April 12, 2018 / 1:15 AM / 3 months ago

As winter clings, oilseeds could steal U.S. spring wheat acres: Braun

CHICAGO (Reuters) - (The opinions expressed here are those of the author, a market analyst for Reuters.)

FILE PHOTO: An early crop of wheat is seen in the spring in the Central Valley in Davis, California, U.S., May 1, 2017. REUTERS/Hyungwon Kang

Mother Nature apparently disagrees with the government’s generous forecast for U.S. spring wheat acres, as the extended winter has kept planters grounded. If the frosty spring lingers too much longer, more of these acres may ultimately end up devoted to oilseeds than farmers originally had planned.

So far, April has felt more like early February for much of the United States. Snow still blankets most of the Northern Plains, where the spring wheat is grown, and average temperatures there have been near 20 degrees F below normal since the start of the month.

The U.S. Department of Agriculture recently pegged 2018 spring wheat planted acres at 12.6 million, some 1.1 million more than analysts had predicted.

Last summer’s drought in the Dakotas and Montana shrank the U.S. spring wheat harvest to a 15-year low. This sent Minneapolis spring wheat futures surging last June, which provided a great opportunity for producers to price some of the 2018 crop at profitable levels.

But the planters have sat idle as winter continues, especially in North Dakota, which grows half of the nation’s spring wheat. As of April 8, only 2 percent of the spring wheat crop was planted nationally, according to USDA’s statistics agency. None of that progress had taken place in the core spring wheat states. By April 15, the next report date, planting should reach 15 percent based on the five-year average. (tmsnrt.rs/2GVZhuc)

Based on the latest weather forecasts, reaching this benchmark by Sunday is basically impossible. Below-normal temperatures are expected to prevail for the next 10 days in spring wheat country, and another snowstorm could target parts of the region on Friday.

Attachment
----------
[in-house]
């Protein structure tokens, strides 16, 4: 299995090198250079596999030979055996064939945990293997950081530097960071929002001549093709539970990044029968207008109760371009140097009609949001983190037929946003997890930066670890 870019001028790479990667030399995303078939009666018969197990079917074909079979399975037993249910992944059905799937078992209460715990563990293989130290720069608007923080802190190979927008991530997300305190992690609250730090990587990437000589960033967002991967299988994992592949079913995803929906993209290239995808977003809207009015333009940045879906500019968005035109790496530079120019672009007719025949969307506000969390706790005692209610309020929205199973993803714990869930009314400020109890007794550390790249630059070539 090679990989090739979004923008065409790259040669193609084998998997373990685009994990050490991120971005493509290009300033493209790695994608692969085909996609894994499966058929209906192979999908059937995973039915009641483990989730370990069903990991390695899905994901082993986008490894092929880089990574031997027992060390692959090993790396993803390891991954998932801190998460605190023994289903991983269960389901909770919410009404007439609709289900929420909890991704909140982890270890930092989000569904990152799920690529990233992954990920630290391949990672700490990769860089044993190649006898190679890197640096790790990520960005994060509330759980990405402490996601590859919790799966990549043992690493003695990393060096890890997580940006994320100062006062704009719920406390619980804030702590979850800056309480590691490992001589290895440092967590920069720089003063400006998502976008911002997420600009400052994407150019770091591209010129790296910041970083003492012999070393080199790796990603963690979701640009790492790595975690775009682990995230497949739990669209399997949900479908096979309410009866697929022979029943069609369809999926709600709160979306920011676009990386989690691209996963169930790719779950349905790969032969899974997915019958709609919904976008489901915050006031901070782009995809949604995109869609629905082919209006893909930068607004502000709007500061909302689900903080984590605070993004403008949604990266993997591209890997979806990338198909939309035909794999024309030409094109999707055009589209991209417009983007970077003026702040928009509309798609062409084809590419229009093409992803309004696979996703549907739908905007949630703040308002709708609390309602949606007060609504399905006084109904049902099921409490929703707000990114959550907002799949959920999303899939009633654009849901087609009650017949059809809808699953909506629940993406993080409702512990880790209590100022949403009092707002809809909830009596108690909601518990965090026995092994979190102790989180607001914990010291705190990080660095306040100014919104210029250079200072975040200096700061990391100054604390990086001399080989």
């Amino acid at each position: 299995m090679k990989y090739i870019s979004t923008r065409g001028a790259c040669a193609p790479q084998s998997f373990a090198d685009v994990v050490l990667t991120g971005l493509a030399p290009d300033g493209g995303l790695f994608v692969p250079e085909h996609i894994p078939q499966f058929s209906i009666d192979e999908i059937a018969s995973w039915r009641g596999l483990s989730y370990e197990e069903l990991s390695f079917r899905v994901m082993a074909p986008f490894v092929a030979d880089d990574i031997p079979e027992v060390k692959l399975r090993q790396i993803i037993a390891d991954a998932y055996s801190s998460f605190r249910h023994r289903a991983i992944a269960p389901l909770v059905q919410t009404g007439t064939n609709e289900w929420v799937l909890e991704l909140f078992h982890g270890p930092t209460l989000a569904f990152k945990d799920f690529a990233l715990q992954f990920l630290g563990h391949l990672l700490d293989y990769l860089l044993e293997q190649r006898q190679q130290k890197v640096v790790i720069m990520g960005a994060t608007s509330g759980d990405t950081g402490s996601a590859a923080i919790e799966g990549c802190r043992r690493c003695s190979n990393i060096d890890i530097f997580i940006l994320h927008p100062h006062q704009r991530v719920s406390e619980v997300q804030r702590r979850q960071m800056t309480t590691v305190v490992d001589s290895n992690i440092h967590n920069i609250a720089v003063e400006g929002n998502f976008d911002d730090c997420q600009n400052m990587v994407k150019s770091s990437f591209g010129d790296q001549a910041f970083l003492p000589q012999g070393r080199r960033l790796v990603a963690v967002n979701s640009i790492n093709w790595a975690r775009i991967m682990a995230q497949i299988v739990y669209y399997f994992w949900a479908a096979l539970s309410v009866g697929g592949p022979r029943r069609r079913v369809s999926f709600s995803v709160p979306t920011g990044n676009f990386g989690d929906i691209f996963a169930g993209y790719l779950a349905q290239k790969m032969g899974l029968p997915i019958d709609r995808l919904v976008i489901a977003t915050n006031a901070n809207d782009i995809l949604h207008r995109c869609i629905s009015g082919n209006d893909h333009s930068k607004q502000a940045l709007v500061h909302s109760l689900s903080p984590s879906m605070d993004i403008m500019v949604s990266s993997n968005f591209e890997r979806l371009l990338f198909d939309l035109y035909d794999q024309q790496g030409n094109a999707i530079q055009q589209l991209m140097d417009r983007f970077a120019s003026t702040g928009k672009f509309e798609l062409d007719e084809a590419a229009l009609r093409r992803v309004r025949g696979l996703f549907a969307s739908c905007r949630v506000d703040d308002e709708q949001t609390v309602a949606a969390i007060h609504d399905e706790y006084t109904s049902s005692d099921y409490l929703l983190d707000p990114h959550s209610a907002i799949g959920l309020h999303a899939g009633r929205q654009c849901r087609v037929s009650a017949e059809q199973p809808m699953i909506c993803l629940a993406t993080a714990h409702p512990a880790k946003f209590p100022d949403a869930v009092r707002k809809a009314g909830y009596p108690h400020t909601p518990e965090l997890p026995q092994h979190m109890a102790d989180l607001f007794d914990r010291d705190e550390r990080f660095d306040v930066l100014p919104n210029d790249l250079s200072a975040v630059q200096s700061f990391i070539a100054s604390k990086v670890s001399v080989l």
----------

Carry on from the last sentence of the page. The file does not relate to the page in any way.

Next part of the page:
Spring wheat planting typically wraps up by the end of May, but if conditions do not improve over the next several weeks, farmers could opt to plant something else, like corn. But even the corn planting window starts to close toward the end of May, meaning that oilseeds could ultimately gain more acres in the Northern Plains.

Cash prices for North Dakota’s prominent oilseeds – which are typically planted after grains – are elevated relative to last year, and this could also boost incentives to plant. The state is becoming a larger fixture on the national soybean front, planting the fourth-largest area in the country last year.

North Dakota is the top U.S. state in canola, and it trades off with South Dakota for the lead in sunflower seeds and oil. USDA projects that combined planted area in North Dakota for these two oilseeds plus soybeans will rise fractionally over last year to 9.2 million acres.

USDA placed 2018 North Dakota spring wheat plantings at 6.4 million acres, some 20 percent more than last year. Corn area is expected to fall by 11 percent to 3.05 million acres.

YIELD PENALTY?

It may seem way too early to talk about yield losses, especially stemming from late planting. But historically, there is a greater chance for below-average yields when spring wheat planting is much below 50 percent complete by the end of April. (tmsnrt.rs/2GTuK48)

Some recent slow-planting years eventually produced good yields. Planting was only around 20 percent complete by the start of May in 2009, 2013, and 2014, but favorable summer weather boosted final yield between 3 and 6 percent above the long-term trend.

But some of the worst years have also been associated with slower planting. Yield fell about 14 percent below trend in 2011, and end-of-April planting had only reached 10 percent completion. The long-term average pace by April 30 is around 40 percent.

Editing by Matthew Lewis

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